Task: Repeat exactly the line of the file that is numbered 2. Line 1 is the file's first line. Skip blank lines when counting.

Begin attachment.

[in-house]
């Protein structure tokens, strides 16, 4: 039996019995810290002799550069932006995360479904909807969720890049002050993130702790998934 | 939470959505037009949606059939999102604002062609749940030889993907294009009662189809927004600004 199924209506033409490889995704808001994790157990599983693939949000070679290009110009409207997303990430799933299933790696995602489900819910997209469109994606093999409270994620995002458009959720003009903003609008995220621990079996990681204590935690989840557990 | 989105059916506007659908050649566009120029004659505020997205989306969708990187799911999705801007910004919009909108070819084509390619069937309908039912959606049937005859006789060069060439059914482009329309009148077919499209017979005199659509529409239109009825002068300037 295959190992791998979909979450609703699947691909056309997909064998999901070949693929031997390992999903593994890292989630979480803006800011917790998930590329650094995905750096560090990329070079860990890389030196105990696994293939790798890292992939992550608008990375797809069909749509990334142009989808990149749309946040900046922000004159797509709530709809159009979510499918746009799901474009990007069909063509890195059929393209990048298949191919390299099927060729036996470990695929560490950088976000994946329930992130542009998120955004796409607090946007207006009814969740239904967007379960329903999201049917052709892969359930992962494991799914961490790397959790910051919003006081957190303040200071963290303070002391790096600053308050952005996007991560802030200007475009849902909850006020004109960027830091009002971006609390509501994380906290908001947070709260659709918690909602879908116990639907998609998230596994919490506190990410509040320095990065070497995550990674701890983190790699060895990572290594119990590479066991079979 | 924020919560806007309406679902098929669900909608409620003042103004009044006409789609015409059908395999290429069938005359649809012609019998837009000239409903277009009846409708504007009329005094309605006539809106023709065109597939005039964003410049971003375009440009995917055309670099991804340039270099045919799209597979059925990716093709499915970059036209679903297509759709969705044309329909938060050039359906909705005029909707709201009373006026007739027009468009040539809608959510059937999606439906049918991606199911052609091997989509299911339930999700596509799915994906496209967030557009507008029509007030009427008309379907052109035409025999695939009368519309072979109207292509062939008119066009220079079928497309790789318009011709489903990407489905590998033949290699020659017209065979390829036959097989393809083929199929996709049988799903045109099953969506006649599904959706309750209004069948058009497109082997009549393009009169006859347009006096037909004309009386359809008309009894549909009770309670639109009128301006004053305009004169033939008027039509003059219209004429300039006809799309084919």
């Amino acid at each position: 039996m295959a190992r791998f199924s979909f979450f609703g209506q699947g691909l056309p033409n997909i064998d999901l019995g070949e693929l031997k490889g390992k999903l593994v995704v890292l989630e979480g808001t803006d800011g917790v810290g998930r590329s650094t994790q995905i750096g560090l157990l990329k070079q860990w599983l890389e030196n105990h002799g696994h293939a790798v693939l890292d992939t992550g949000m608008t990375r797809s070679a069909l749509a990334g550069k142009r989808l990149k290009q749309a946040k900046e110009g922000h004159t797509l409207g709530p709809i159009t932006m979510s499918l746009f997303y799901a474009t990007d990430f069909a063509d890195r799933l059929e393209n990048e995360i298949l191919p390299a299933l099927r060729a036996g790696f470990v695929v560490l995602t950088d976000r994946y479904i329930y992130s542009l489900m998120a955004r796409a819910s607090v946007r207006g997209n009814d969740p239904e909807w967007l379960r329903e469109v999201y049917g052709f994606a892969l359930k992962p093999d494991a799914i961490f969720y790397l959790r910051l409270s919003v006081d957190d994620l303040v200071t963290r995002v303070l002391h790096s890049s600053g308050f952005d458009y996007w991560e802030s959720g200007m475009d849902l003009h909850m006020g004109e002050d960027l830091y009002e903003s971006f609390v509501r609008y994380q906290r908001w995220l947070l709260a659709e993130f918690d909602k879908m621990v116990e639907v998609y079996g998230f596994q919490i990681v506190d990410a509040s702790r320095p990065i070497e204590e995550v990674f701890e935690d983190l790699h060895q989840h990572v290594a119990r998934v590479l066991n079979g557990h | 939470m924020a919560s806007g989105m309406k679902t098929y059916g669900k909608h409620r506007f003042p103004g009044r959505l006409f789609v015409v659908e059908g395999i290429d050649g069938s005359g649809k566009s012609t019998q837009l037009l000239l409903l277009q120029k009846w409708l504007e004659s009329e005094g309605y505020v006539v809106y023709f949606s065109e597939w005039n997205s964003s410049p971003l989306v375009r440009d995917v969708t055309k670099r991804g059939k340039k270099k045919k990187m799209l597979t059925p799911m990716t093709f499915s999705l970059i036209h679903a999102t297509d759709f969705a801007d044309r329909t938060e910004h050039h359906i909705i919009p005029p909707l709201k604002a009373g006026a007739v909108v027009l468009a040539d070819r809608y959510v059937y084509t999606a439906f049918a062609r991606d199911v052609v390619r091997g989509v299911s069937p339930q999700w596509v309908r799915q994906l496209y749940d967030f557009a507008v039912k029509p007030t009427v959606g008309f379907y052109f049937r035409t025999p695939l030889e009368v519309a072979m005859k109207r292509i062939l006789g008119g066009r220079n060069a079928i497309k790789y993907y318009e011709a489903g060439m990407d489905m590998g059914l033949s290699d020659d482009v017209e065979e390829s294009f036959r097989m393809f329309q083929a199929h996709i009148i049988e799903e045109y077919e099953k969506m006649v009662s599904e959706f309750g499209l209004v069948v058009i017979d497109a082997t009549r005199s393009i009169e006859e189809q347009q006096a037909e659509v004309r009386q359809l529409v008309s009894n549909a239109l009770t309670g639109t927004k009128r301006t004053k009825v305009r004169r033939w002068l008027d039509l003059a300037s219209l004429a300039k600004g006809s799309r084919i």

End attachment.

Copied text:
């Protein structure tokens, strides 16, 4: 039996019995810290002799550069932006995360479904909807969720890049002050993130702790998934 | 939470959505037009949606059939999102604002062609749940030889993907294009009662189809927004600004 199924209506033409490889995704808001994790157990599983693939949000070679290009110009409207997303990430799933299933790696995602489900819910997209469109994606093999409270994620995002458009959720003009903003609008995220621990079996990681204590935690989840557990 | 989105059916506007659908050649566009120029004659505020997205989306969708990187799911999705801007910004919009909108070819084509390619069937309908039912959606049937005859006789060069060439059914482009329309009148077919499209017979005199659509529409239109009825002068300037 295959190992791998979909979450609703699947691909056309997909064998999901070949693929031997390992999903593994890292989630979480803006800011917790998930590329650094995905750096560090990329070079860990890389030196105990696994293939790798890292992939992550608008990375797809069909749509990334142009989808990149749309946040900046922000004159797509709530709809159009979510499918746009799901474009990007069909063509890195059929393209990048298949191919390299099927060729036996470990695929560490950088976000994946329930992130542009998120955004796409607090946007207006009814969740239904967007379960329903999201049917052709892969359930992962494991799914961490790397959790910051919003006081957190303040200071963290303070002391790096600053308050952005996007991560802030200007475009849902909850006020004109960027830091009002971006609390509501994380906290908001947070709260659709918690909602879908116990639907998609998230596994919490506190990410509040320095990065070497995550990674701890983190790699060895990572290594119990590479066991079979 | 924020919560806007309406679902098929669900909608409620003042103004009044006409789609015409059908395999290429069938005359649809012609019998837009000239409903277009009846409708504007009329005094309605006539809106023709065109597939005039964003410049971003375009440009995917055309670099991804340039270099045919799209597979059925990716093709499915970059036209679903297509759709969705044309329909938060050039359906909705005029909707709201009373006026007739027009468009040539809608959510059937999606439906049918991606199911052609091997989509299911339930999700596509799915994906496209967030557009507008029509007030009427008309379907052109035409025999695939009368519309072979109207292509062939008119066009220079079928497309790789318009011709489903990407489905590998033949290699020659017209065979390829036959097989393809083929199929996709049988799903045109099953969506006649599904959706309750209004069948058009497109082997009549393009009169006859347009006096037909004309009386359809008309009894549909009770309670639109009128301006004053305009004169033939008027039509003059219209004429300039006809799309084919």